Tuesday, October 28, 2014

I am joining forces again with the participants of Poppins Book Nook. The topic for October is Beyond our Planet, and today I am sharing our favorite space books and activities for elementary school.
Space Books and Activities for Elementary School AgeDisclosure: I am an Amazon associate and this post contains affiliate links. For full disclosure, please click here and thank you for supporting my blog! Clip Art for Poppins Book Nook is by Melon Headz.

Books About Space

Since my daughter was a young preschooler, she was fascinated with space. We read many books about space, both fiction and non-fiction. In this post I will share some of her recent favorites.
Zoom I do not have a lot to say about Ripley’s Believe It ot Not! Zoom! book except that Smarty keeps taking it (and it’s cousins from the same series) from the library every month and rereads them. I haven’t had a chance to read them with her, but from her comments I gathered that this is a typical trivia book that manages to make “boring facts” very exciting through engaging illustrations and outrageous comparisons.
Postcards from Pluto Postcards from Pluto by Loreen Leedy is in our home library and is read very often. I think the concept is very clever – 6 kids travel the solar system and send postcards back home, as if they are on a regular vacation. The book sits in that sweet spot between fiction and non-fiction that my daughter really enjoys. Since the text on each page is relatively short, I’d recommend this picture book for reluctant readers.
Space Station Rar

Space Station Rat by Michael Daley was a book that I specifically chose to read for this edition of Poppins Book Nook. I read it aloud to Smarty, and she immediately identified the story as a science fiction. Her rationale was that children don’t go to space. In the story a child of two scientists is “stuck” on the aging space station with his parents while a genetically modified super intelligent rat ends up there by mistake trying to escape from the science lab on Earth. An unlikely friendship forms towards the end of the book, and we are waiting for the sequel to come from another library.

Space Activities for Older Kids

1. Lego Space Play

Some time ago my husband made Smarty a space shuttle out of our extensive collection of Lego bricks, but later she received a “real” Lego City Space Shuttle as a Christmas present from one of our adult friends. Somehow the timing was never right to put it together, but eventually Smarty assembled it all by herself:

2. Go on a Space Field Trip

Well, I don’t mean “into space”, but we took Smarty to our local NASA facility – Ames Research Center a few years ago. She really enjoyed the trip, and I think we are going to go again soon now when she is 3 years older. If you are lucky to live close to NASA centers, their museums are certainly worth a trip. If not, then a visit to planetarium is a great way to get kids “up close and personal” with space topics.

3. Make a Model of a Solar System

This is a popular school project, but we happened to make ours when Smarty was still in preschool, and it was entirely child-led. We made homemade playdough for the first time, and she insisted on making a solar system in playdough.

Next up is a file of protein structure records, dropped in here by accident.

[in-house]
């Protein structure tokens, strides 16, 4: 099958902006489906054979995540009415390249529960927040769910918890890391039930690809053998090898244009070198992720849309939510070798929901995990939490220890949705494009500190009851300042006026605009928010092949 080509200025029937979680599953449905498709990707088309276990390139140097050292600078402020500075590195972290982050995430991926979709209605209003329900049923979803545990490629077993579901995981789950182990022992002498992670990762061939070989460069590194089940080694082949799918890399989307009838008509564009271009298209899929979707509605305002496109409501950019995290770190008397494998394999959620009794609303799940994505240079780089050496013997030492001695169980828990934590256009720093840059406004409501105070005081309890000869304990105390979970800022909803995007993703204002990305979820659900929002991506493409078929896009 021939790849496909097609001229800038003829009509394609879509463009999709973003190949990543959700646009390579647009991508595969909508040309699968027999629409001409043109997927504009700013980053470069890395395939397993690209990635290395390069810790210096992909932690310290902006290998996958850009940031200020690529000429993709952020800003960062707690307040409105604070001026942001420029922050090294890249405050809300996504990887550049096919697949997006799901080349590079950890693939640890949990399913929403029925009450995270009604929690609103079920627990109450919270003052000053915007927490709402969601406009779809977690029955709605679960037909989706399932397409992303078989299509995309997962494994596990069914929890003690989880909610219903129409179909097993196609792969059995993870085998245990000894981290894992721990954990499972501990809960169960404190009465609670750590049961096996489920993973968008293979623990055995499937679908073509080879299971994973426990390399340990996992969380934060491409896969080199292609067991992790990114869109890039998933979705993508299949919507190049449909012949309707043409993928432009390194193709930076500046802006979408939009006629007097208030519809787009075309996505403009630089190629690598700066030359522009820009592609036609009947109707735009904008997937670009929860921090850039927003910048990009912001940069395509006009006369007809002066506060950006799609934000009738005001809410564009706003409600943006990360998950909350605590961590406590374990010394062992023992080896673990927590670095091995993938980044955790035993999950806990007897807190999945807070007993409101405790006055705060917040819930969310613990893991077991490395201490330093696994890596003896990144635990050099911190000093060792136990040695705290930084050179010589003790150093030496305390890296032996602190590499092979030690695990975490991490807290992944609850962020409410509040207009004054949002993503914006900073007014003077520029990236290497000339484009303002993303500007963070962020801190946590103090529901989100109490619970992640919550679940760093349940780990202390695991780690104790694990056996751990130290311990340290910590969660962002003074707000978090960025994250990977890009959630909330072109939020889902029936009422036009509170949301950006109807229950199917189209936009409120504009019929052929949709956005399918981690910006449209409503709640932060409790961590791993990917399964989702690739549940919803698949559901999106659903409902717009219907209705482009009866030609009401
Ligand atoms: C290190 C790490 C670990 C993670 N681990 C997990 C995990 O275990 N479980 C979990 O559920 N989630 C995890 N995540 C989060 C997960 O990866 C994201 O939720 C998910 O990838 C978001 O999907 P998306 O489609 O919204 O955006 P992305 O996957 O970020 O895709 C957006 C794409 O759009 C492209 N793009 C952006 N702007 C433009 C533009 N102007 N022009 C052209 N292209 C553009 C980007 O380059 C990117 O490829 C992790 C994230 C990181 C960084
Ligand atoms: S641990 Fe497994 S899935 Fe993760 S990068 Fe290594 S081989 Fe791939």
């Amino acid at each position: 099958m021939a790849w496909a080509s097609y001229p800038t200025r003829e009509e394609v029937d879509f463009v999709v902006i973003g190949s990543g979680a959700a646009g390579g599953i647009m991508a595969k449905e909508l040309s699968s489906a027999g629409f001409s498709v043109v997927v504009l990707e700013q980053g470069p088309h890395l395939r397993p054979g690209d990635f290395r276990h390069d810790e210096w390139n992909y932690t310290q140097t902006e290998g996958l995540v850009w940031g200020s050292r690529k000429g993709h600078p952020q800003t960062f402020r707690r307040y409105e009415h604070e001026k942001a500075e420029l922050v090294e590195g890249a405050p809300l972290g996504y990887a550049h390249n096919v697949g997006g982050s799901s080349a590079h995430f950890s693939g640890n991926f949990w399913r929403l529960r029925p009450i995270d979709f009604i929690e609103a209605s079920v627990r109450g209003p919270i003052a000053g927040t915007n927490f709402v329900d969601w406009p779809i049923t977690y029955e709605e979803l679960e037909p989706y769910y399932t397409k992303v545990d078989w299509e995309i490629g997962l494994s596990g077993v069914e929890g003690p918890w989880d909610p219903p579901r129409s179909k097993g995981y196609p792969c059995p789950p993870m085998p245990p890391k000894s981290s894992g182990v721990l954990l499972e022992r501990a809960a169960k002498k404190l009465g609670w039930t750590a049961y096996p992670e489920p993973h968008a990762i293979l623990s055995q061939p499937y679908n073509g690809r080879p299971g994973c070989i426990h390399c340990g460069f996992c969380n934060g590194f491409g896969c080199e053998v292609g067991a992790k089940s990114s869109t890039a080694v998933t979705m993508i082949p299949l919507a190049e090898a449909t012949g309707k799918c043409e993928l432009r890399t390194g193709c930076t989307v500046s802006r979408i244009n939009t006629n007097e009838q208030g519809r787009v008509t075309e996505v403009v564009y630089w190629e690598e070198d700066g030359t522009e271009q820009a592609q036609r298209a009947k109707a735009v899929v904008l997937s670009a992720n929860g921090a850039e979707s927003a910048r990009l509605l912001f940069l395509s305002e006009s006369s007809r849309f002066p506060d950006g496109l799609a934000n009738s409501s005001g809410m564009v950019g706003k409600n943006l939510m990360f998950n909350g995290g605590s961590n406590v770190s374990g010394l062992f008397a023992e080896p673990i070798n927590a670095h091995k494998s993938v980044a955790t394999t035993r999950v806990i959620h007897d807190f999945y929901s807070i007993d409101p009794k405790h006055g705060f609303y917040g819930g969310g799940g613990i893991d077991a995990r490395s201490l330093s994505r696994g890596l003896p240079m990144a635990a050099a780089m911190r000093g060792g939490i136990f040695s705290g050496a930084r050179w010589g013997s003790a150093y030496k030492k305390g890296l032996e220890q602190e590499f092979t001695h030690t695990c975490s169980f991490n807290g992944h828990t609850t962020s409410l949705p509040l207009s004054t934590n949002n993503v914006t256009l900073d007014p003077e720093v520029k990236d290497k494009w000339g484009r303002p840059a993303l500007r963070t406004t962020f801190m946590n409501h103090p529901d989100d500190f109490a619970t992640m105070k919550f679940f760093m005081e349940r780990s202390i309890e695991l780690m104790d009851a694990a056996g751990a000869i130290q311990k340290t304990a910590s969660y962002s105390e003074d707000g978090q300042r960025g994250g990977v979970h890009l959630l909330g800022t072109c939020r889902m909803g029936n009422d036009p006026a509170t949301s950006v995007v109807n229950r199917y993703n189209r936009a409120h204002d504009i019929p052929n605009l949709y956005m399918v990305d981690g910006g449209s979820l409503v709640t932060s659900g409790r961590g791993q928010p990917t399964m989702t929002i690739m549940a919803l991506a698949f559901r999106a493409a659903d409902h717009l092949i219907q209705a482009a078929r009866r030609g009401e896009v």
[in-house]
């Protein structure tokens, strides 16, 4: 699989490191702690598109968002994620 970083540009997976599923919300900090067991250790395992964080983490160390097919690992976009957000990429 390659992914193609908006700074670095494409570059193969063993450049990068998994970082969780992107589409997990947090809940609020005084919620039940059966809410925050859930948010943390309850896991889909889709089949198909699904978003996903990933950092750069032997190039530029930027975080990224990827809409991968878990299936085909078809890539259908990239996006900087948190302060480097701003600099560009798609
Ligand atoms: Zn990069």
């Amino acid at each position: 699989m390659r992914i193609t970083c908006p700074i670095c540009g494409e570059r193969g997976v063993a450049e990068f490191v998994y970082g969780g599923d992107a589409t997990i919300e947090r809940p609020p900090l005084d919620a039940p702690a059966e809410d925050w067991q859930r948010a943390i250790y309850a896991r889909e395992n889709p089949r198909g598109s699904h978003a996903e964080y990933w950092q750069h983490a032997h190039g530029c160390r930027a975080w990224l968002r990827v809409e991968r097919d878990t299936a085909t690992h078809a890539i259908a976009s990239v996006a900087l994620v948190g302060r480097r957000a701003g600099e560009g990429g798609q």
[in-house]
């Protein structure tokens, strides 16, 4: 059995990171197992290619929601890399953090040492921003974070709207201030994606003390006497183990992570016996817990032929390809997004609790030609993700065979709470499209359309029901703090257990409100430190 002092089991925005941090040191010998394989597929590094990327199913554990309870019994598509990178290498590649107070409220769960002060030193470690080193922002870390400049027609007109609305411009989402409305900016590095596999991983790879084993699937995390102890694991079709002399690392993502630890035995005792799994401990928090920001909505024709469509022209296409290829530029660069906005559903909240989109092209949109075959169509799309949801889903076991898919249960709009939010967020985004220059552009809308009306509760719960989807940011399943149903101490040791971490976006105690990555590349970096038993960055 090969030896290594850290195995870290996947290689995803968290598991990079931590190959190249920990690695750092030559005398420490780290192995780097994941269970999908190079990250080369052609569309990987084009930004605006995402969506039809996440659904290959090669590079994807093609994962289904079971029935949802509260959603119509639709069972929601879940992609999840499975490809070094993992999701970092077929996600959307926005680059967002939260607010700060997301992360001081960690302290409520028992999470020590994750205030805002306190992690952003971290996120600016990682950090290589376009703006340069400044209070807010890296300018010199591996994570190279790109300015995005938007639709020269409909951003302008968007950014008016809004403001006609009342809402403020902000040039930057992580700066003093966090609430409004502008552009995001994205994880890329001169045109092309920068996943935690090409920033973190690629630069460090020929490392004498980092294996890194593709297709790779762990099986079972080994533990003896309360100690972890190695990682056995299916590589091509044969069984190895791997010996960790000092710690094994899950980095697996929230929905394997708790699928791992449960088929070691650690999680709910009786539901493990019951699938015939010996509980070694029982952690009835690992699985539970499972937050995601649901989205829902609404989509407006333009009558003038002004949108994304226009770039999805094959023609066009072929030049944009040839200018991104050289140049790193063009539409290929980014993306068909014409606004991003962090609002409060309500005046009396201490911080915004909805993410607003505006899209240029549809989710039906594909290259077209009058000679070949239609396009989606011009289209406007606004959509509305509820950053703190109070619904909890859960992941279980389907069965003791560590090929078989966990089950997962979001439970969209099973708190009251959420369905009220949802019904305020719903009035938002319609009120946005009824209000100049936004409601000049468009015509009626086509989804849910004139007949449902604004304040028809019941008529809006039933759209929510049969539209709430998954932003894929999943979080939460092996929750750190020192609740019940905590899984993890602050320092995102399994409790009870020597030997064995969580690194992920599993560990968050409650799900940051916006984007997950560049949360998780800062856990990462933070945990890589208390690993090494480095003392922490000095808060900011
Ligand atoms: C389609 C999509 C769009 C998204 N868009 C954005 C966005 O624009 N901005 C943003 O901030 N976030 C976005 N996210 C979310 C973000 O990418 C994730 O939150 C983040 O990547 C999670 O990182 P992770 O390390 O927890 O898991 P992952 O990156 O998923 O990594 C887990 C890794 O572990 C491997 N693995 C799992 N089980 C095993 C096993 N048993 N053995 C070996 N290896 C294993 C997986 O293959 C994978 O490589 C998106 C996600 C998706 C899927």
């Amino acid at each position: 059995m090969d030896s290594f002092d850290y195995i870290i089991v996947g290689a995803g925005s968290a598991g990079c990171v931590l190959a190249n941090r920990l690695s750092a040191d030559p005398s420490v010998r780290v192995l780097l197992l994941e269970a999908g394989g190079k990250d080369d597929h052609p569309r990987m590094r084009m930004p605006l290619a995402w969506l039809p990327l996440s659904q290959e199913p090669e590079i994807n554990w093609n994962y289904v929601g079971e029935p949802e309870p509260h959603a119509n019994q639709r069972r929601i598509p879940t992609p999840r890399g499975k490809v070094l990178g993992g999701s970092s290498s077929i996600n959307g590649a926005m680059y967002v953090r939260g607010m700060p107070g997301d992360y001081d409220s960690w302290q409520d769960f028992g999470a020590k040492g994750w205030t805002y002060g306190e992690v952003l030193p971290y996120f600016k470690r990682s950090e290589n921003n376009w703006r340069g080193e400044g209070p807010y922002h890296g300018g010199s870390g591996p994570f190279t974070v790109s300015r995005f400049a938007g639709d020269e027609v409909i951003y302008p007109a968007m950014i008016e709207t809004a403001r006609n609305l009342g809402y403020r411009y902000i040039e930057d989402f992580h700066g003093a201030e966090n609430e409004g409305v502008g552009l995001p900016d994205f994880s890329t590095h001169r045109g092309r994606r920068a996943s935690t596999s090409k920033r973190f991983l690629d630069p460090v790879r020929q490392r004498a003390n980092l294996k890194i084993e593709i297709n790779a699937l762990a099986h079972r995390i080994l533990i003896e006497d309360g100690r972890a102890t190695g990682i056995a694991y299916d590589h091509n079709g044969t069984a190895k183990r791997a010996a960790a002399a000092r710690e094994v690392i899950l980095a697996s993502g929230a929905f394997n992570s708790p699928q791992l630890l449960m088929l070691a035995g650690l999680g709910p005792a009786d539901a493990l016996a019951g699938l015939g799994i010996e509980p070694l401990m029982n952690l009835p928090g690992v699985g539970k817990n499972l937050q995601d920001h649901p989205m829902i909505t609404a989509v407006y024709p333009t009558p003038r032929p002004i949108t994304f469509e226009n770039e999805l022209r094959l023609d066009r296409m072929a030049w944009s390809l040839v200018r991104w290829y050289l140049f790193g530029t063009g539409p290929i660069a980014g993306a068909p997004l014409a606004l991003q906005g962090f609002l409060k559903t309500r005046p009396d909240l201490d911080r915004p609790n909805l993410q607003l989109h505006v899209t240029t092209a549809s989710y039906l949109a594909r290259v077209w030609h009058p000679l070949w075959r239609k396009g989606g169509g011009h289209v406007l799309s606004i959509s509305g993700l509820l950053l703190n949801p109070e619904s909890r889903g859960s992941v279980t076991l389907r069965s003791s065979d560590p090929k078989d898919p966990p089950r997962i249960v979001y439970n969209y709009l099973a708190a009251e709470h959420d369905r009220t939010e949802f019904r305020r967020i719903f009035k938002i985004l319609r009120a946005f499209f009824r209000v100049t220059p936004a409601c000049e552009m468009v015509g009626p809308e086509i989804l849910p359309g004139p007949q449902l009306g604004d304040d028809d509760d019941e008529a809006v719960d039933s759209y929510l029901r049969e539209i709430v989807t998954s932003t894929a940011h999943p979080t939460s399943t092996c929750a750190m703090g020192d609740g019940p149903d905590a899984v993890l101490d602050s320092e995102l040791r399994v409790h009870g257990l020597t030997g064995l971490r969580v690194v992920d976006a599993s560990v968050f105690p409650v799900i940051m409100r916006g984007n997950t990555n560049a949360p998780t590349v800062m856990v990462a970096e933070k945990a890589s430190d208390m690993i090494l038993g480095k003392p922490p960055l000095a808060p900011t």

4. Make a Space Craft

There are any number of space crafts available, but we ended up doing an open-ended space collage – it also happened in the last year of preschool when daughter was so intensely interested in space. It still hangs in her “picture gallery” in our stairwell to the second floor.

5. Launch a “Real” Rocket

The same friend who gave Smarty her Lego Shuttle gave her this “real” model Estes Silver Arrow Rocket launch kit. He also included components that are not part of the kit – recovery padding and this engine pack. I was hoping to find time this month to finally assemble and launch the rocket, but we had busy weekends with visitors and birthdays and didn’t get to it. This is something on out “to do list” for the next weekend.
Estes Silver Arrow on Amazon

More About Astronomy for Kids?

My friend Ticia from Adventures in Mommydom has a great Astronomy for Kids Pinterest board. One day I’ll make my own too!
Follow Ticia Adventures in Mommydom's board astronomy for kids on Pinterest.

Your Turn

Do your kids enjoy books about space? Fiction or non-fiction?
Space Books and Activities for Kids Age 5+


Ticia said...

Thanks for featuring my astronomy board! I forgot to do that in my post. And forgot to put in the linkie.... Some days I'm very lucky my head doesn't detach because I'd forget that too.

I love all of your books and activities, now I'm checking out the Lego space shuttle which Batman would go nuts for and Postcards from Pluto.

Jolene said...

Oh how adorable is your little girl!? I love her galaxy, well done sweetie pie

maryanne @ mama smiles said...

I am surprised that my kids haven't shown any interest in space - it's such a common childhood interest.

Marine Kopp said...

I am amazed that my children have not proven any attention in space - it's such a typical child years attention. Clara Bush

Michelle Cannon said...

Great suggestions! Thanks for sharing this at the #LaughLearnLinkup! I'm pinning it, too. ;-)

Cass@TheDiaryofaFrugalFamily said...

Brilliant ideas - Thanks for linking with this week's Parenting Pin it Party.

Crystal Mcclean said...

It looks like you've been having a universe of fun! Keep up the great work! I'll be featuring you this week on Mom's Library at Crystal's Tiny Treasures.

Tina Marie Ernspiker said...

Thanks for sharing at #laughlearnlinkup! We are featuring you next Tuesday :-)

Anonymous said...

These are great books and activities to get the kids on an out of this world adventure!

Thank you for helping to bring a spoonful of reading fun to the Poppins Book Nook this month!